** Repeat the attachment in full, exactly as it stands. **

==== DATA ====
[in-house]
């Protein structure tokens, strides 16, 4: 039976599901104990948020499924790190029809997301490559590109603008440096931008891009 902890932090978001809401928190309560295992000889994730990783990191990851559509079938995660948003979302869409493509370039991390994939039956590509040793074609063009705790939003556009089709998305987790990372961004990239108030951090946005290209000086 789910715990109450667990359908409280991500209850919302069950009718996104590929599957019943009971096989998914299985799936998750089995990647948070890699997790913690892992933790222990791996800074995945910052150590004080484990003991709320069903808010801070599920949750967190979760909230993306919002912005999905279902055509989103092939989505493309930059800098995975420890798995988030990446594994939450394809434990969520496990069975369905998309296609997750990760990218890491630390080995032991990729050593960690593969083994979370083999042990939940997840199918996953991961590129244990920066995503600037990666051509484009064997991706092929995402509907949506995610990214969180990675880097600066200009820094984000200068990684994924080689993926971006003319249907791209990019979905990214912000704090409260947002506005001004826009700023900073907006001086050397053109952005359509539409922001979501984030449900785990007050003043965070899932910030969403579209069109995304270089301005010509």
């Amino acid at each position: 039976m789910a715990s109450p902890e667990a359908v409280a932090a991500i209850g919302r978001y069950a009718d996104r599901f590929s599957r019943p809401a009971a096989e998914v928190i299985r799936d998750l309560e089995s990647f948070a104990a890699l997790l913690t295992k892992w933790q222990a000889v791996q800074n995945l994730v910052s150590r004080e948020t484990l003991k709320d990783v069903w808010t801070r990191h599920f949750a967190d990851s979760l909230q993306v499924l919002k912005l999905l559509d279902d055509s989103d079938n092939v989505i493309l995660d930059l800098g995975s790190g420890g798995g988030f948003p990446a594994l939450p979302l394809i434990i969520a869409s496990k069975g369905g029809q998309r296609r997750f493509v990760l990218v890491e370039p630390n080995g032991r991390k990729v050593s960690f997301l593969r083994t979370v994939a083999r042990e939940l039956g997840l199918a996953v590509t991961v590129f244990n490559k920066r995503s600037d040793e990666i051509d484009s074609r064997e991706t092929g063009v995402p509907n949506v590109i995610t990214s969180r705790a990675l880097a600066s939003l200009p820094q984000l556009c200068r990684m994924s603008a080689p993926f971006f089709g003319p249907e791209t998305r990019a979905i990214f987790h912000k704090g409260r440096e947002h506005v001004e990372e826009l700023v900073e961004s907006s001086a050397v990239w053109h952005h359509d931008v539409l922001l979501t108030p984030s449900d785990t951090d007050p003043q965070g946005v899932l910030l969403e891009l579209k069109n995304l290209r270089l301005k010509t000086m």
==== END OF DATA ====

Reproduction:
[in-house]
């Protein structure tokens, strides 16, 4: 039976599901104990948020499924790190029809997301490559590109603008440096931008891009 902890932090978001809401928190309560295992000889994730990783990191990851559509079938995660948003979302869409493509370039991390994939039956590509040793074609063009705790939003556009089709998305987790990372961004990239108030951090946005290209000086 789910715990109450667990359908409280991500209850919302069950009718996104590929599957019943009971096989998914299985799936998750089995990647948070890699997790913690892992933790222990791996800074995945910052150590004080484990003991709320069903808010801070599920949750967190979760909230993306919002912005999905279902055509989103092939989505493309930059800098995975420890798995988030990446594994939450394809434990969520496990069975369905998309296609997750990760990218890491630390080995032991990729050593960690593969083994979370083999042990939940997840199918996953991961590129244990920066995503600037990666051509484009064997991706092929995402509907949506995610990214969180990675880097600066200009820094984000200068990684994924080689993926971006003319249907791209990019979905990214912000704090409260947002506005001004826009700023900073907006001086050397053109952005359509539409922001979501984030449900785990007050003043965070899932910030969403579209069109995304270089301005010509």
């Amino acid at each position: 039976m789910a715990s109450p902890e667990a359908v409280a932090a991500i209850g919302r978001y069950a009718d996104r599901f590929s599957r019943p809401a009971a096989e998914v928190i299985r799936d998750l309560e089995s990647f948070a104990a890699l997790l913690t295992k892992w933790q222990a000889v791996q800074n995945l994730v910052s150590r004080e948020t484990l003991k709320d990783v069903w808010t801070r990191h599920f949750a967190d990851s979760l909230q993306v499924l919002k912005l999905l559509d279902d055509s989103d079938n092939v989505i493309l995660d930059l800098g995975s790190g420890g798995g988030f948003p990446a594994l939450p979302l394809i434990i969520a869409s496990k069975g369905g029809q998309r296609r997750f493509v990760l990218v890491e370039p630390n080995g032991r991390k990729v050593s960690f997301l593969r083994t979370v994939a083999r042990e939940l039956g997840l199918a996953v590509t991961v590129f244990n490559k920066r995503s600037d040793e990666i051509d484009s074609r064997e991706t092929g063009v995402p509907n949506v590109i995610t990214s969180r705790a990675l880097a600066s939003l200009p820094q984000l556009c200068r990684m994924s603008a080689p993926f971006f089709g003319p249907e791209t998305r990019a979905i990214f987790h912000k704090g409260r440096e947002h506005v001004e990372e826009l700023v900073e961004s907006s001086a050397v990239w053109h952005h359509d931008v539409l922001l979501t108030p984030s449900d785990t951090d007050p003043q965070g946005v899932l910030l969403e891009l579209k069109n995304l290209r270089l301005k010509t000086m």